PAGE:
Re: Staining wood trim for a 1910 craftsman?
It's typical to have had a mix of painted and natural-finished woodwork throughout the house. Best rooms (entry, living/parlor, dining) would often be wood, and bedrooms, bathrooms and kitchen would be paintwork.
If you're considering stripping, if you're lucky enough to find a layer of original shellac, you have a straightforward path to getting what you want; use a heat gun or Silent Paint Stripper to soften the paint and peel it off with various tools (screwdrivers for corners and beads, putty knife and s c r a p e r s for the flats) which will get you 95% there. Then use a liquid stripper chemical (I strongly recommend Kutzit) to remove the last 5% of the paint, and the old shellac (In old houses, it's usually shellac as the varnish). Use all lead removal precautions.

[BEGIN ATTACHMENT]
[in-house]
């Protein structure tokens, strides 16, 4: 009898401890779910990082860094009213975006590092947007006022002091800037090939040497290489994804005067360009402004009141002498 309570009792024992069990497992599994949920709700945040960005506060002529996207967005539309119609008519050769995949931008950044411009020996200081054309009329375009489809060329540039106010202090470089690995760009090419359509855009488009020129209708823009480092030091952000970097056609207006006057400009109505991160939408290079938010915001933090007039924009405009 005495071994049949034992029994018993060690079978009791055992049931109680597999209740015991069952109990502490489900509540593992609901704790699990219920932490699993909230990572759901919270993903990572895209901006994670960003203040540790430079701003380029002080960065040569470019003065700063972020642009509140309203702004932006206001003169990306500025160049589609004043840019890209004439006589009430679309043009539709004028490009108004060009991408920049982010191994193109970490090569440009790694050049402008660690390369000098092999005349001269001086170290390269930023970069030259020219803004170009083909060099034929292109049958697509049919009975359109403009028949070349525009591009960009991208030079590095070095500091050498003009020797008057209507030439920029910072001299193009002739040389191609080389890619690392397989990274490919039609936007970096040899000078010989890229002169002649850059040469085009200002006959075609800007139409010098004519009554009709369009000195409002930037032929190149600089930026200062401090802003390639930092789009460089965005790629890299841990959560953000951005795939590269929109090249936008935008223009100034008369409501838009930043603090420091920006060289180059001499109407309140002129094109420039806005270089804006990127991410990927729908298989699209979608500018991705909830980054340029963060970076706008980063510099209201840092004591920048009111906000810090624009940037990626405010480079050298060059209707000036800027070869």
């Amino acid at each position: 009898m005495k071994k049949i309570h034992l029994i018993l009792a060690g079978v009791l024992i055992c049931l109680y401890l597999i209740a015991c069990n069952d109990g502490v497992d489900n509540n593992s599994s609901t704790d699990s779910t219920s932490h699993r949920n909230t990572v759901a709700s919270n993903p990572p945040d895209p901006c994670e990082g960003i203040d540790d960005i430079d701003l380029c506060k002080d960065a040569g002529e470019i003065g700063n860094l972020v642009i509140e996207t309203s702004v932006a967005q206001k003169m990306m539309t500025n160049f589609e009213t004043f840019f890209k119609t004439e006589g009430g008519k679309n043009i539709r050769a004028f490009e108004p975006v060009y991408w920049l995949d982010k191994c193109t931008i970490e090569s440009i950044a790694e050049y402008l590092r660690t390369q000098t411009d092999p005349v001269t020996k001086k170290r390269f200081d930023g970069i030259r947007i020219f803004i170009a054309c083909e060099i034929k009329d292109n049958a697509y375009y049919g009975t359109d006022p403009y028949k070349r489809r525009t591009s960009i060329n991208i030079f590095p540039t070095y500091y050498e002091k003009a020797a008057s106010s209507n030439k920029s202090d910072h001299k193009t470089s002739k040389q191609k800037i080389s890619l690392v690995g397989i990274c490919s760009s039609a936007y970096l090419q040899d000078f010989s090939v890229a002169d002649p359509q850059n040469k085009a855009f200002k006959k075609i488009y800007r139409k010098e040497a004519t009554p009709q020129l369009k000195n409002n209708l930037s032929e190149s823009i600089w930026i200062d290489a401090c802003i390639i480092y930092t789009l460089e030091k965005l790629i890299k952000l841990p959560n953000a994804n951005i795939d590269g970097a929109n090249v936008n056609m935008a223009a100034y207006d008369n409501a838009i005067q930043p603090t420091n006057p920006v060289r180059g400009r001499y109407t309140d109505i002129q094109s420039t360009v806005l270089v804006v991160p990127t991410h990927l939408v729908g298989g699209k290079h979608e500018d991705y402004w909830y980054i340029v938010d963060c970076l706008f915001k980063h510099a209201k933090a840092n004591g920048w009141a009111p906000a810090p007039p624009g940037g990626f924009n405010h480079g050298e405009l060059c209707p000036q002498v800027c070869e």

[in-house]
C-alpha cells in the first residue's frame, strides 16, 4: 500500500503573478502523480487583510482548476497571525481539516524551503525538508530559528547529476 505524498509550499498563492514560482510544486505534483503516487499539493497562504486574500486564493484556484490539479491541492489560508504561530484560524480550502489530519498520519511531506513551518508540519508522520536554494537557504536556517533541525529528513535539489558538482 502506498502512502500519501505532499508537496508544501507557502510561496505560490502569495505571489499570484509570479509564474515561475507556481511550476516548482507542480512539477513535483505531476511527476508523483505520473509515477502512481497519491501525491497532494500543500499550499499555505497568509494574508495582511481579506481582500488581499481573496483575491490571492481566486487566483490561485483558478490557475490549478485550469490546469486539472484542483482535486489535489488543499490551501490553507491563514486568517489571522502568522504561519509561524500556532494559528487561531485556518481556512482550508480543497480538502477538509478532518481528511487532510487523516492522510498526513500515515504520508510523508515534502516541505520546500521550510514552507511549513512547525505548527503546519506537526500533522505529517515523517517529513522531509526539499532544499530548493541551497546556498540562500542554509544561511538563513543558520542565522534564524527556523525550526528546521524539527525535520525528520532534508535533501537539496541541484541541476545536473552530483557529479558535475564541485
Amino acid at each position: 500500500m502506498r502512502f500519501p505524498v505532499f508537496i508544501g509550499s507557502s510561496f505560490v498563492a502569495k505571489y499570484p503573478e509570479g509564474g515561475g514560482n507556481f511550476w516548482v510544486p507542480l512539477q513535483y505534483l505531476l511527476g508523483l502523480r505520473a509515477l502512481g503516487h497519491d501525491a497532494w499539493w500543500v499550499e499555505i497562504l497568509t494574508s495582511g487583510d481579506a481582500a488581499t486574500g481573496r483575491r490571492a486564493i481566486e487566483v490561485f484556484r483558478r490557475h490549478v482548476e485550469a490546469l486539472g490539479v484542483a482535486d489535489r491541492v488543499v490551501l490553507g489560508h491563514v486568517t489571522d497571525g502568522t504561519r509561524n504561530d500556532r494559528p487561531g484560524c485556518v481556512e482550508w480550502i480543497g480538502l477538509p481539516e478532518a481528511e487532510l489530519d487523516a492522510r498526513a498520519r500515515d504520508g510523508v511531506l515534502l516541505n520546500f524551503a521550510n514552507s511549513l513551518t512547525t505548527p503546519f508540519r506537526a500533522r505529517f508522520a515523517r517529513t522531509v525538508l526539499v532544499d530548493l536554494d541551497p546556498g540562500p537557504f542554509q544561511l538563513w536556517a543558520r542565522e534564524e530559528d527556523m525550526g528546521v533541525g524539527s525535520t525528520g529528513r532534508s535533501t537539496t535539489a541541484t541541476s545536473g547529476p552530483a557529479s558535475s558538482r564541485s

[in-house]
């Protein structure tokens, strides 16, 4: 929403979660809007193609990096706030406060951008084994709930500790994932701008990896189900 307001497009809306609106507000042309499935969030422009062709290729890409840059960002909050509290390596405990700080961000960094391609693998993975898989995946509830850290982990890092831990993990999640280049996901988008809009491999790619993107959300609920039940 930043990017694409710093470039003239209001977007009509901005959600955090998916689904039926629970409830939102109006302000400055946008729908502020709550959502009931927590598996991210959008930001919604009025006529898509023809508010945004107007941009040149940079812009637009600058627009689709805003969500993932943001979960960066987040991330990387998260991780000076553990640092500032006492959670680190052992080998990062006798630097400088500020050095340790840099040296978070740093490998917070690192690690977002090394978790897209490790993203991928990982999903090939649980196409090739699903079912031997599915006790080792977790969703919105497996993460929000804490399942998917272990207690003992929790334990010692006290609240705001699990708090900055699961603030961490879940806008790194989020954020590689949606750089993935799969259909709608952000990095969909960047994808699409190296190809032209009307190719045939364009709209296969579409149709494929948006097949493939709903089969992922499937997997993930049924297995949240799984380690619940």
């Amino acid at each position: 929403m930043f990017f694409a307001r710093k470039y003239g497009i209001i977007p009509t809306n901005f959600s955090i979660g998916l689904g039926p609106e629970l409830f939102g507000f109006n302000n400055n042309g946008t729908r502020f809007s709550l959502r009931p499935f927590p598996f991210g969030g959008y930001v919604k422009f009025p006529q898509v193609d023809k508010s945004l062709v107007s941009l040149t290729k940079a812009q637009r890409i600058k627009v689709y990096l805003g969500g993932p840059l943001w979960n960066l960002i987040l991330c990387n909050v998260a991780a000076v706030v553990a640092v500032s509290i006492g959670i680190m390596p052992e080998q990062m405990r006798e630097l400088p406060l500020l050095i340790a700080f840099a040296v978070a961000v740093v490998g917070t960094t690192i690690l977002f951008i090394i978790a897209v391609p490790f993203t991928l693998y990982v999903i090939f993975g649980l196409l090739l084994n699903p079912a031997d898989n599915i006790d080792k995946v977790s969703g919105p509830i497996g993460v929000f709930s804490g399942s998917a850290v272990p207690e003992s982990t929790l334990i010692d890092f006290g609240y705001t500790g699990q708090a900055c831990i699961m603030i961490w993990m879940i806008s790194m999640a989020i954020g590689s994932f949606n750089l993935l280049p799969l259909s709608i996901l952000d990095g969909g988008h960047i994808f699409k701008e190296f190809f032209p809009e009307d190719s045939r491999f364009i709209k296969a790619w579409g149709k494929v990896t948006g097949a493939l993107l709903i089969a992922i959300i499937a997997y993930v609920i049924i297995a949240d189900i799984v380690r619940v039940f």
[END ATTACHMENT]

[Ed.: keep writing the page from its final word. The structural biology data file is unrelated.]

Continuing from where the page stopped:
Using heat over old shellac as the major force of stripping (instead of going straight at it with chemicals) is the fastest and most efficient process. (but: Don't char the wood.) It will result in the cleanest stripping job, and your work will all match the original appearance of the trim as it was intended to look.
If the wood had paint originally, it's going to be darned near impossible to go back to wood. In a case like that, it's worth considering having the molding profiles duplicated (in the wood of your choice), and scrapping the original wood.
Remove not the ancient landmark, which your fathers have set.